Paper-based electronic devices developed by AlmaScience offer a broad range of new possibilities to use paper as a low E-waste, cost-effective universal digital input device which can be deployed over large areas.
Conventional electronics based on silicon chips bare a heavy e-waste burden. The 53.6 million tons of e-waste discarded in 2019, from which only 17.4 % were recycled, are expected to increase to 74.7 million tons by 2030. Even though the recycling rates can (and should) improve, recycling is not always done in the most ethical way. For example, some companies export their e-waste to developing countries, where people need to manually disassemble them without adequate safety gear and are subjected to toxic materials exposure in the process. In this context, chipless paper electronics rises as an eco-friendly alternative with brighter perspectives when it comes to both production and its end-of-life. Manufacturing is simple and maybe done locally, using sustainable and non-polluting paper and printing production methods, so no overseas shipping is required. Moreover, when the product reaches its end of life, it can be disposed of without releasing toxic components, or recycled through the well-established processes employed in the recycling of common paper. In fact, paper is the most recycled material in Europe, and 74% of all consumed paper and board was recycled in 2020, which saved water (less 7000 gallons of water per 1 ton of recycled paper), energy (less 68 % when compared to making paper from virgin materials), and landfill space.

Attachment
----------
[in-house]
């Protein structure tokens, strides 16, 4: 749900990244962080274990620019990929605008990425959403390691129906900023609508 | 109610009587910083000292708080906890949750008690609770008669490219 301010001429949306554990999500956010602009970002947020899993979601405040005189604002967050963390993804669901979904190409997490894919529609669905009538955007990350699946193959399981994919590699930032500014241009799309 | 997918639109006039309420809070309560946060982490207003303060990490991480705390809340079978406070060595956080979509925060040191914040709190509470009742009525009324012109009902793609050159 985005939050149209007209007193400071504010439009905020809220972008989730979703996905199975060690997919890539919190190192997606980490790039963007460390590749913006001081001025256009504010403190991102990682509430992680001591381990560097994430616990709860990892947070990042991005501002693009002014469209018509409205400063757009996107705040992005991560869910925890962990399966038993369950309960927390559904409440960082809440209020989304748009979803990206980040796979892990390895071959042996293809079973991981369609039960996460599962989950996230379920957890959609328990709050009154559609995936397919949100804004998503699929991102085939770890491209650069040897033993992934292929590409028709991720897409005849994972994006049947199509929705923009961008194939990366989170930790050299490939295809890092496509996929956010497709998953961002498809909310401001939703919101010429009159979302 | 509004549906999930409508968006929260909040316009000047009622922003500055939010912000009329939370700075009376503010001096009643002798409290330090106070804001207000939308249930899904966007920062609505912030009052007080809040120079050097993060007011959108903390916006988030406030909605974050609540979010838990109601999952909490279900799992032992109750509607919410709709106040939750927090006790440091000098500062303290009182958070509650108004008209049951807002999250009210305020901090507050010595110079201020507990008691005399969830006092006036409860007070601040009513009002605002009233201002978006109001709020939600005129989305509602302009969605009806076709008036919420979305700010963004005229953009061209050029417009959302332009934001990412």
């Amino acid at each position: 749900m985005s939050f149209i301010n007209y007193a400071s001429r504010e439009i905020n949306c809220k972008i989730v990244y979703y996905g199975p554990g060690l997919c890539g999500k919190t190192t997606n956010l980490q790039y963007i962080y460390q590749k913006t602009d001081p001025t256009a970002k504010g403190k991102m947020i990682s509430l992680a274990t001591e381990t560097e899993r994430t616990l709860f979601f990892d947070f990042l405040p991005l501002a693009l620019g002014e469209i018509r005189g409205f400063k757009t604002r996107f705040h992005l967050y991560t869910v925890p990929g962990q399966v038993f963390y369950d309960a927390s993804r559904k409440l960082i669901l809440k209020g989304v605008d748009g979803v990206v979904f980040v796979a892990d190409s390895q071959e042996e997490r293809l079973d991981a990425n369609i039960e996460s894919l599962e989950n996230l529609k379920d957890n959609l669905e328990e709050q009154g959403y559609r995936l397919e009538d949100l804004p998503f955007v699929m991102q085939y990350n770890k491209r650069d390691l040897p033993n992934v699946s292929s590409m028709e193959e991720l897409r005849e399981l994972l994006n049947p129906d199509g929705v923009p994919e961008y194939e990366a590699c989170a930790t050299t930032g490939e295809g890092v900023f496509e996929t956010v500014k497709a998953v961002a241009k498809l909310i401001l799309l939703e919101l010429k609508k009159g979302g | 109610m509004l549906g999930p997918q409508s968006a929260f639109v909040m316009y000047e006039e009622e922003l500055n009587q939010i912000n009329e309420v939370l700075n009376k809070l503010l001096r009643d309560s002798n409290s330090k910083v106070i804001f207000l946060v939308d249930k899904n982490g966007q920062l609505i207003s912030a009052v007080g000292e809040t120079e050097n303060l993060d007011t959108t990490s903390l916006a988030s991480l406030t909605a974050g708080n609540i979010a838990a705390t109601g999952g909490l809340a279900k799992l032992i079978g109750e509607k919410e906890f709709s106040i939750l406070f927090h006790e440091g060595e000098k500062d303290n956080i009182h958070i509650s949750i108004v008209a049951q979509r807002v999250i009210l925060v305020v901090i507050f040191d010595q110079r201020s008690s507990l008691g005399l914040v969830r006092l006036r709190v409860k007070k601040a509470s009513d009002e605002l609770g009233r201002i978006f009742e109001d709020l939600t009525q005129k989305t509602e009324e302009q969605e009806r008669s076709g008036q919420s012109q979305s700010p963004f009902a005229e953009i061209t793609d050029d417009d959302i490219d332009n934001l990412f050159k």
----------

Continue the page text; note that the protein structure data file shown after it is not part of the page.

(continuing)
Paper electronics offer much more than just sustainability. Since no complex and highly specialized fabrication plants are needed to produce these devices, they are expected to be considerably more cost-effective. The holy grail of these devices may be the mass printing of miniaturized functional devices such as chipless wireless devices and various detectors/sensing elements, and complex structures involving multiple electronics elements to enable a new generation of paper based IoT devices. For example, smart paper tags can be attached to a product during the supply chain and alert on location and condition, or even a complete printed lab on a chip with a detection element and a communication element. However, until this is realized, more simple paper-based electronic devices can still be exploited for disruptive applications or otherwise for existing applications with improved sustainability.
The proprietary PaperWeight digital™ family of technologies developed by AlmaScience is making use of electronically active biopolymers which are incorporated into paper, cork, or textiles, to create functional devices which are sensitive to mechanical stimuli, like pressure, bending, and torsion. Considering that these devices are mostly composed of paper (or otherwise textile or cork), their main advantage, except being ~100 % sustainable of course, is that they can be produced locally and cost-effectively in large rolls, and can therefore be employed over large areas, such as an entire floor area, entire rows of shelves, whole walls, or other areas of interest. As the technology is based on cellulose materials, its roll-to-roll production can be achieved without compromising its sustainability.
Applications for such technologies are immensely diverse, as the PaperWeight digital™ can serve as a universal input device. Therefore, it may be used in medical devices as a native sensing layer, cover an entire floor of a supermarket or a mall to monitor the buying patterns of shoppers, or to create any form of input device that can be thought of. Imagine the drums you always wanted to make music with; you can get them simply by putting the paper in the printer and choosing an image of a drum set, which will sound like the real instrument with the help of a dedicated software. Paper was used by humanity for so many things throughout history. Apparently, its future is in electronics!
To learn more and for partnerships contact
Dr. Yoni Engel
Business Development Manager